News title the Huffington Post is launching a new mobile site (m.huffingtonpost.com) as the first step of a redesign that will also roll out internationally across desktop and tablet platforms.
The redesign comes as the title marks its 10-year anniversary and is the first major redesign of the Huffington Post since its launch.
The designs have been developed with digital consultancy Code and Theory, which was appointed to the project at the end of last year.
The new mobile design features the Huffington Post’s signature “splash” – or giant headline at the top of the page. This was reportedly off-limits to the design team.
It also still uses the green colour palette in the original Huffington Post designs.
Huffington Post head of marketing told CNN that the aim of the design process was to “move quickly”, adding: “Most places would spend 18-24 months arguing over which shade of green to use.”
Huffington Post VP of brand strategy and development Jordan Jayson and VP of engineering Napolitano add: “There was one point during our redesign when our editors fell in love with a font and we had to tell them that we couldn’t use it because the files were too heavy and it would destroy our page load time.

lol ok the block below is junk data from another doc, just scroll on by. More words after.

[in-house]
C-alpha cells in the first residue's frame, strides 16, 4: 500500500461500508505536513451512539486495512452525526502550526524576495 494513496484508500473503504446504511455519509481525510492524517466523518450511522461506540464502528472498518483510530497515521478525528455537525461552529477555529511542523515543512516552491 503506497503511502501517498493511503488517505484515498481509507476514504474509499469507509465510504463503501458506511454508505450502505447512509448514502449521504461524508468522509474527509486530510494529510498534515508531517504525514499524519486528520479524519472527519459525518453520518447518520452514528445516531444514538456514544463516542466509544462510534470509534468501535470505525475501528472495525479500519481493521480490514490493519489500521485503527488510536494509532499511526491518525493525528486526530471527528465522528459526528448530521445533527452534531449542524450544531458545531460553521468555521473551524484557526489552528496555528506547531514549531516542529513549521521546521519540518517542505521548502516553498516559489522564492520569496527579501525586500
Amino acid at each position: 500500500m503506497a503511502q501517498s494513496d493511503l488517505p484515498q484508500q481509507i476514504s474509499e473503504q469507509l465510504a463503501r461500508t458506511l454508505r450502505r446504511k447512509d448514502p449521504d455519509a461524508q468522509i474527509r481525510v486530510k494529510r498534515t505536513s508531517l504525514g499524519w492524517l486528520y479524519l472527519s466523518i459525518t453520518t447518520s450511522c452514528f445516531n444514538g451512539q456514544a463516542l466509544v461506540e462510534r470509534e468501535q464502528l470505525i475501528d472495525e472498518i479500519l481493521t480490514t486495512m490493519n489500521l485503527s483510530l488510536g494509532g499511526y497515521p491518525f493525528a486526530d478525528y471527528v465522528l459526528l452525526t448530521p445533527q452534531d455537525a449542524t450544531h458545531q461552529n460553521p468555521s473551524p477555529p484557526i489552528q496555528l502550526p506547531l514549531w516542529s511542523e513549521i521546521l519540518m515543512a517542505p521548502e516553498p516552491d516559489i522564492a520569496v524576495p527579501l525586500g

“This underscored a really important lesson for us: for HuffPost, performance takes precedence over prettiness.”
Huffington Post founder Arianna Huffington says the redesign is launching on mobile initially as “the ultimate reflection of our belief that mobile is the future, and the future is happening now”. The Huffington Post says mobile accounts for 50 per cent of
The mobile site has been designed to work across the Huffington Post’s international editions. The title says that by the end of 2015 it will have 15 international editions across 10 languages, with new launches including HuffPost Arabic and HuffPost Australia.
The redesign is now set to roll out to the Huffington Post’s other platforms, including desktop.
Arianna Huffington says: “As always, we’ll continue to iterate (and iterate, and iterate) based on what we learn, and desktop and tablet redesigns will follow.”